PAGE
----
At a Glance
About the Process
Powder coating is a process in which a dry powder paint (either a thermoplastic or thermoset polymer) is applied to a metal surface using electrostatic application. Unlike traditional liquid paint, powder coating does not need a solvent to keep the binder and filler of the paint in liquid suspension. This allows for application of thicker coatings without running or sagging, and the coatings are also tougher as a result.
The powder coating process starts off by electrically grounding the part to be painted, which gives it a net negative charge. After grounding, the paint is sprayed at the part using a corona gun, which applies a positive charge to the powder. The polarization of the two components causes the powder to stick to the metal, where it will remain so long as it is undisturbed.
After the powder has reached a specified thickness on the part, it is cured into a polymeric film using elevated temperatures (~200°C), such as with a convection oven. Thermosetting polymers will crosslink during the curing process to improve performance, but thermoplastic varieties simply flow while heated to form the final coating.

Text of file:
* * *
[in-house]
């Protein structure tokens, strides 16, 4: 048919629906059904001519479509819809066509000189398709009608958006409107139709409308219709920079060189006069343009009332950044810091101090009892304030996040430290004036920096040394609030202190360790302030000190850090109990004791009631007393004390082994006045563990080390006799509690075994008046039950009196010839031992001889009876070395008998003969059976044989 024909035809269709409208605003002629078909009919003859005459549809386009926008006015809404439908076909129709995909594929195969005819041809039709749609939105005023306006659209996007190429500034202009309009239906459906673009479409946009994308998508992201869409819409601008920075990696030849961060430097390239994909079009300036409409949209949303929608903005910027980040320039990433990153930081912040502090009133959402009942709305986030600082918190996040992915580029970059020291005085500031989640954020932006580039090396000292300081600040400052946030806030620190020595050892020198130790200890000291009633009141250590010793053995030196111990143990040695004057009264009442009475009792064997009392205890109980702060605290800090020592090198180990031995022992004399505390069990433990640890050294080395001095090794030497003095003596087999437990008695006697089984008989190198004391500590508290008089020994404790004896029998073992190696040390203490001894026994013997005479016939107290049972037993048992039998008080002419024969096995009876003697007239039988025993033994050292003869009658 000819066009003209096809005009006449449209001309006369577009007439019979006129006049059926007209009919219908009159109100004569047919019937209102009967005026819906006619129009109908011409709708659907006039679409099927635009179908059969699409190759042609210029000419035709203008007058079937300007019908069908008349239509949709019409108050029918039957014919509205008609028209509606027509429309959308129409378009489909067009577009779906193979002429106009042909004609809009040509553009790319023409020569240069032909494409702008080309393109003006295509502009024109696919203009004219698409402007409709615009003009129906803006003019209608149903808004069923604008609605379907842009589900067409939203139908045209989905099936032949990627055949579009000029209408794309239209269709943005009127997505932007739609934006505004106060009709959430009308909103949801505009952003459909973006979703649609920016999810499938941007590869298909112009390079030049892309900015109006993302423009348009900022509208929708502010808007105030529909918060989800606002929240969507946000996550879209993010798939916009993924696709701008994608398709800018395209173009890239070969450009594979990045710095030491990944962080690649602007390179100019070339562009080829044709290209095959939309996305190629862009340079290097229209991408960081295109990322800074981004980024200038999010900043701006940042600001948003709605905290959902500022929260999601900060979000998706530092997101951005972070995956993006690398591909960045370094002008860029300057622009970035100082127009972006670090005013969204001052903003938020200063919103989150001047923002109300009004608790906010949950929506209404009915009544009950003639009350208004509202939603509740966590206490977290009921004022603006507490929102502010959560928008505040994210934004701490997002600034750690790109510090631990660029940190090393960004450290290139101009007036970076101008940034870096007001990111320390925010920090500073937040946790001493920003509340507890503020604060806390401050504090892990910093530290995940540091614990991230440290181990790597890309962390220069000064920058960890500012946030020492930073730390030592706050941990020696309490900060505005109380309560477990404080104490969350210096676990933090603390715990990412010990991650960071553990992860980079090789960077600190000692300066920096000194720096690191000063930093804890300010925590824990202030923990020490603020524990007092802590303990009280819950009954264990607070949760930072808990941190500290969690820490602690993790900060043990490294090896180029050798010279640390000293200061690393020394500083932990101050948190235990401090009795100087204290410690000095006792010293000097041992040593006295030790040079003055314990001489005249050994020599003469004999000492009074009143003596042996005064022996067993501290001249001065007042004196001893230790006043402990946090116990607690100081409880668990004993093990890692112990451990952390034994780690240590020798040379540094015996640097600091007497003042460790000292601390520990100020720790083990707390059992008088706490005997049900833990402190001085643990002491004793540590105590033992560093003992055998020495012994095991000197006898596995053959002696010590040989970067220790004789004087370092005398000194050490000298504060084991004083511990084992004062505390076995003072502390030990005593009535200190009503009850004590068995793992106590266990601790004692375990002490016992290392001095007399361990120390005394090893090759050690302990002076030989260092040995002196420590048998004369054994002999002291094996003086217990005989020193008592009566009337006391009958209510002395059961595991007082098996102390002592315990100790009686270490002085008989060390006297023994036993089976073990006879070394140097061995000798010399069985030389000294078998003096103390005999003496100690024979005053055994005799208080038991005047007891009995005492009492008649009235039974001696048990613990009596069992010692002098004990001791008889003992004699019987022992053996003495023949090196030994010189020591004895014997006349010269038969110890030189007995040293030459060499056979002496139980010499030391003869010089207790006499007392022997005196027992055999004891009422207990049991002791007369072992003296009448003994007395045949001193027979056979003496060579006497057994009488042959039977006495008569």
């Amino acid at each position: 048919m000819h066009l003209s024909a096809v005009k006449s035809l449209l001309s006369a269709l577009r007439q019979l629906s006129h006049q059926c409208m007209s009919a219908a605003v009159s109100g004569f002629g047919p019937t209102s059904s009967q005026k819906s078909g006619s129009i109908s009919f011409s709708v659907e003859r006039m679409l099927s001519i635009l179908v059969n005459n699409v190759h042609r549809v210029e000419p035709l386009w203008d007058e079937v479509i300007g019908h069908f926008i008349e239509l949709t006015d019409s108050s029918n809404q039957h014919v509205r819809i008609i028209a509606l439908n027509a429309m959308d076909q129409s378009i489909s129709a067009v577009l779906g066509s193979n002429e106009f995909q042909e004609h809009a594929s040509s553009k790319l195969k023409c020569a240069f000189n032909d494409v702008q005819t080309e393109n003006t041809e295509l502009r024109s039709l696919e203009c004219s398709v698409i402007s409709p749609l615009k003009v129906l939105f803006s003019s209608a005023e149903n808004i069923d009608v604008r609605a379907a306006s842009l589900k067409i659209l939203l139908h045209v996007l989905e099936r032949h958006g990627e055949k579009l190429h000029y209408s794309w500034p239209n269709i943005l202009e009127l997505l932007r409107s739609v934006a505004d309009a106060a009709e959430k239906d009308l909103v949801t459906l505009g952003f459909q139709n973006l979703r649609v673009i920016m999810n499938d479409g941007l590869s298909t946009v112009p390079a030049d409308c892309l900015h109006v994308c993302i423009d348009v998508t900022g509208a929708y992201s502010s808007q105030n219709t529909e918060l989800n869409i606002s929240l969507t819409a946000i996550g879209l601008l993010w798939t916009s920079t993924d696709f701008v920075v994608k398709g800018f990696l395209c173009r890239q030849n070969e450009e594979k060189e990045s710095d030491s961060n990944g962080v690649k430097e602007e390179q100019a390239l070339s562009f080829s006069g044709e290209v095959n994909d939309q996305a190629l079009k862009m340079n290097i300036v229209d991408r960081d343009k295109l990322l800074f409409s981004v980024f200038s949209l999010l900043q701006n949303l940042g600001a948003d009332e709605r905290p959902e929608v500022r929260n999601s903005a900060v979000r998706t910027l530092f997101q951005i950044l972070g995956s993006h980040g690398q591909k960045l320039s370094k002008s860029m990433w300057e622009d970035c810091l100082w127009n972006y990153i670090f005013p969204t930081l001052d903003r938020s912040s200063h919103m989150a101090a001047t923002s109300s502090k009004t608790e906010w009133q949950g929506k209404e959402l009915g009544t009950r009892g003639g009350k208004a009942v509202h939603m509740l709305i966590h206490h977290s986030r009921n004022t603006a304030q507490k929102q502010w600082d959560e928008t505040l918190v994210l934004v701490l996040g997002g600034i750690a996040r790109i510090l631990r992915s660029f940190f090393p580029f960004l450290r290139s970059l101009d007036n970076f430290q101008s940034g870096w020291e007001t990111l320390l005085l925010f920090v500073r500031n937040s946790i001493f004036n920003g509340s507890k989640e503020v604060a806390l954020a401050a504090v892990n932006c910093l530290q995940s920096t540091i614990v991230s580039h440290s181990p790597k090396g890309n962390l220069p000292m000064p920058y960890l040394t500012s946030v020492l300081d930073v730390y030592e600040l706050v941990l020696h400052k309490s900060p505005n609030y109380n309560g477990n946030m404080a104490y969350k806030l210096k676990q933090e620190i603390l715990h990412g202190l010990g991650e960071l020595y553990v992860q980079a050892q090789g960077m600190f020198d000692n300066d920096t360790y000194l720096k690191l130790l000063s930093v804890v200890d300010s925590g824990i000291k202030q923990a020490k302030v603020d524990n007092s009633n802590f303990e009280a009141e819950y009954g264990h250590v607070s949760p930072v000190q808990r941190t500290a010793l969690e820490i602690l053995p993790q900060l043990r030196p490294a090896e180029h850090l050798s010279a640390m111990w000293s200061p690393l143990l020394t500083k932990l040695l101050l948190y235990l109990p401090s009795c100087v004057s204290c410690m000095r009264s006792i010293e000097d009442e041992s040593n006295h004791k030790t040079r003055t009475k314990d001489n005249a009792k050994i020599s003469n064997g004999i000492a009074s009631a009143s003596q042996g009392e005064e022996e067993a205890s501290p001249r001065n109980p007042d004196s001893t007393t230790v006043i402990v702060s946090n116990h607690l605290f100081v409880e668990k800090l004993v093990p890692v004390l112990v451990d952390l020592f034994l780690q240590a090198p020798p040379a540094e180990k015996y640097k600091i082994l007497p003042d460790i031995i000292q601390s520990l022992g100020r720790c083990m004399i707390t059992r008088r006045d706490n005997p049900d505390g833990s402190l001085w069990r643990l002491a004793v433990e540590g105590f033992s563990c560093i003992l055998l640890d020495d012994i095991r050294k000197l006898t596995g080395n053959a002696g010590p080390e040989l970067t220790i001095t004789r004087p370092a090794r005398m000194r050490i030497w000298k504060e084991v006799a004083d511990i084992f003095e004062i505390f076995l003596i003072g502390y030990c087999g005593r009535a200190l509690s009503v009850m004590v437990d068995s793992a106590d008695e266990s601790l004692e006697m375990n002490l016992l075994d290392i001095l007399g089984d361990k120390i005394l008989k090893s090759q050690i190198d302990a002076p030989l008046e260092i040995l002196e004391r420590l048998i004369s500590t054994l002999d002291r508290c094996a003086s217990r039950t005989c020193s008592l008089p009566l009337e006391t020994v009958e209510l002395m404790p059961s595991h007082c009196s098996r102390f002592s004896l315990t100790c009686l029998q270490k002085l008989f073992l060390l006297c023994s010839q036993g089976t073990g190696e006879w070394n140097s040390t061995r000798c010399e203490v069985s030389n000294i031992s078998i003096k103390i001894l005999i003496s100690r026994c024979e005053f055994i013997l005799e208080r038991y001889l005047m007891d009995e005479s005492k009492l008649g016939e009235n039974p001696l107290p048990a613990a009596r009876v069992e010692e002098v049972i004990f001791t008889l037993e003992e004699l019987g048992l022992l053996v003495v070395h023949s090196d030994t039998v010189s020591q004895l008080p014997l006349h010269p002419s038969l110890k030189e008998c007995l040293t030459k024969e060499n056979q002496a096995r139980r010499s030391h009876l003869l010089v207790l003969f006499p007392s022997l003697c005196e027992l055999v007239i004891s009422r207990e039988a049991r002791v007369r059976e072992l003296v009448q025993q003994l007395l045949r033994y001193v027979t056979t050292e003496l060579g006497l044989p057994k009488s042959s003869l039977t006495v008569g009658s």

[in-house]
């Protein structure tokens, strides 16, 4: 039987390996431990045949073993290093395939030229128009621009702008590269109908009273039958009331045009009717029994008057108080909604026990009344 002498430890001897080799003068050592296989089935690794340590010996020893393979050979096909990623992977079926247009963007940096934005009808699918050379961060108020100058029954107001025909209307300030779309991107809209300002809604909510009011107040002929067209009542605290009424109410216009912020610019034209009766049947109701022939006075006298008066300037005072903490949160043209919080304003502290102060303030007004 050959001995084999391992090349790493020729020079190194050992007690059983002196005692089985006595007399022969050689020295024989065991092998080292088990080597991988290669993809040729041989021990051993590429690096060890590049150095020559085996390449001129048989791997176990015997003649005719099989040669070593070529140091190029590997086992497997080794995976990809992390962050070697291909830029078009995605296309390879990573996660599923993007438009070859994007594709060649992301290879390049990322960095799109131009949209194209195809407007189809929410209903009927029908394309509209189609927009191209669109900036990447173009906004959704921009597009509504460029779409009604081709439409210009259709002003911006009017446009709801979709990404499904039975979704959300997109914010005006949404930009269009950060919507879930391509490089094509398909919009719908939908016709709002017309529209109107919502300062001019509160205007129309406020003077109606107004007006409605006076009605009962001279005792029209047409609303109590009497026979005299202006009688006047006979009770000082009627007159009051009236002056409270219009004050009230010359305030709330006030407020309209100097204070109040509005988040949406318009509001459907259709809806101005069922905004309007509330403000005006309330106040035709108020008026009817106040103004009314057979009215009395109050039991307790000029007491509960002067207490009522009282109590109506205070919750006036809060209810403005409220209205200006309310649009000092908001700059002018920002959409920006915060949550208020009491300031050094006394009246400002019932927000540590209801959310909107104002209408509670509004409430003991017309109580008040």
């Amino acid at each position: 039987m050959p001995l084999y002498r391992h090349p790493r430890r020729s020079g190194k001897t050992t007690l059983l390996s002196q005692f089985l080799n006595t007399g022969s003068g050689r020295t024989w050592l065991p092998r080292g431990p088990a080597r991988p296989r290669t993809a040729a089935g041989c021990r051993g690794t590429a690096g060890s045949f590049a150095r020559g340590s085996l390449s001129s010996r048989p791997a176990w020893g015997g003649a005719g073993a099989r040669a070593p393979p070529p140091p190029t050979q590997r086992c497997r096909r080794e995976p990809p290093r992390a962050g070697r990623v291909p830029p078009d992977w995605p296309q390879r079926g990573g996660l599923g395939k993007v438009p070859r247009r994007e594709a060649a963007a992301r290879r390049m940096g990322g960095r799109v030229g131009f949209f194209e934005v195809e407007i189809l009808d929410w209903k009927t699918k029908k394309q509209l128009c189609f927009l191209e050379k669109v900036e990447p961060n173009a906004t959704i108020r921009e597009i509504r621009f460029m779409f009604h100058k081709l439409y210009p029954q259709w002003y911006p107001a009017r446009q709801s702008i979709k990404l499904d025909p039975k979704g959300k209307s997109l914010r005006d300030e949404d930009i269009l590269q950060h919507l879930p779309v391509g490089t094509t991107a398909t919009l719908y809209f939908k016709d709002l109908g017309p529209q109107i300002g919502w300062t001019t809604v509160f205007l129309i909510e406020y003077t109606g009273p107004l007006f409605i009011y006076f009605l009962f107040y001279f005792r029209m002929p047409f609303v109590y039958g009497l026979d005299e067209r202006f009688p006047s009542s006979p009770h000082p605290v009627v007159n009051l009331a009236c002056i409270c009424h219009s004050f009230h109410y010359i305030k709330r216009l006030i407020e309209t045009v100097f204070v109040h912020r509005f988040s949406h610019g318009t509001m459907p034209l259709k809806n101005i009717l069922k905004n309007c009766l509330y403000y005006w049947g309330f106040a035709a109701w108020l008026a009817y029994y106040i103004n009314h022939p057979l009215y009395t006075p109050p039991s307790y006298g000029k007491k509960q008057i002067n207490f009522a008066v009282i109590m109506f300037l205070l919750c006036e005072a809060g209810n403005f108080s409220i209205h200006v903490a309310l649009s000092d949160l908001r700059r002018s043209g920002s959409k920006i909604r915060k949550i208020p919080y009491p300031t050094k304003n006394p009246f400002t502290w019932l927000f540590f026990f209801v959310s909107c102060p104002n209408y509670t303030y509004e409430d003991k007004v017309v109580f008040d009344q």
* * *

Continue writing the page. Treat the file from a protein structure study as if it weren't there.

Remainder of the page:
There are many different colors, textures, and finishes available with powder coating, all achieved with various tweaks to the chemical composition of the powder, application thickness, or curing profile. For this reason, pricing can vary greatly, and is also somewhat dependent on part geometry. The most common polymers used are polyester, polyurethane, polyester-epoxy, straight epoxy, and acrylics.
This process adds substantial thickness to a part’s surface, so plugging and masking threaded/reamed holes or other critical-to-function surfaces is recommended. Powder coating polymers are usually insulative and offer poor electrical conductivity.